Occasionally return types will also change, which can be breaking if you’ve defined custom methods based on those return types, e.g. Swap adjtrans and triangular wrappers by dkarrasch · Pull Request #38168 · JuliaLang/julia · GitHub

One thing to understand about semver is that “breaking” has a narrow definition!


We do occasionally make “technically breaking changes” in minor versions. You can find these on GitHub by looking at the “minor change” label—these are changes that are considered acceptable for a minor release. We determine this by a few criteria:

  1. Does the change seem unlikely to cause problems for many people? If the existing behavior is so confusing/broken/unexpected that the change is more likely to fix code than break it, that’s a potential candidate for a minor change.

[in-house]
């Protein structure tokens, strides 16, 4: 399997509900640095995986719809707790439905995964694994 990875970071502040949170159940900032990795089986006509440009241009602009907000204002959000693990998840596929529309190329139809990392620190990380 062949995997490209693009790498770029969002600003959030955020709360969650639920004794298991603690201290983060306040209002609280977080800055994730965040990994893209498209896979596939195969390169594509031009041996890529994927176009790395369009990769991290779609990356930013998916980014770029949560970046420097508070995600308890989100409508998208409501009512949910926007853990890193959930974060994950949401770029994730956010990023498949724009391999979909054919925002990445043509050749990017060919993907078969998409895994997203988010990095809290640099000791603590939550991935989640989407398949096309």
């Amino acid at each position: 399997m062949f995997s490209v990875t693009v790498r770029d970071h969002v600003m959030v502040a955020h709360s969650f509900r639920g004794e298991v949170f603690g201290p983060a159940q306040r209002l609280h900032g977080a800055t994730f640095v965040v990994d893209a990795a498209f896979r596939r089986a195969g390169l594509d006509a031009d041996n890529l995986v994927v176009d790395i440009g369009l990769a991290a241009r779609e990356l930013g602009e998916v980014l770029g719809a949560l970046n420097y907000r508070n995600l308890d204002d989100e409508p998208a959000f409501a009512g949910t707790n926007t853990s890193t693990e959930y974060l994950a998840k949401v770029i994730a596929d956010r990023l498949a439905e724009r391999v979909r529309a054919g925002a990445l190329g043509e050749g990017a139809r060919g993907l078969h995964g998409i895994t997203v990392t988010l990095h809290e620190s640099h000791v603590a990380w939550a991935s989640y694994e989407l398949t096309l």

2. Does actual usage in the package ecosystem seem to be either unaffected or fixed by the proposed change?
  3. Does the change pass PkgEval tests or does it cause some packages to start to fail tests.

This slides off topic a bit, but since people are already talking here, I’ve been wondering – are there ideas for Julia that are being kicked around that couldn’t be implemented without breaking changes? Features that are widely supported as valuable for Julia but will have to will have to wait for 2.X?

From my relatively uneducated vantage point, Julia seems so flexible that it’s hard for me to imagine what those features would be.

I think the other types of change not usually considered to be breaking are:

  • which exception type is thrown (unless a specific one is documented)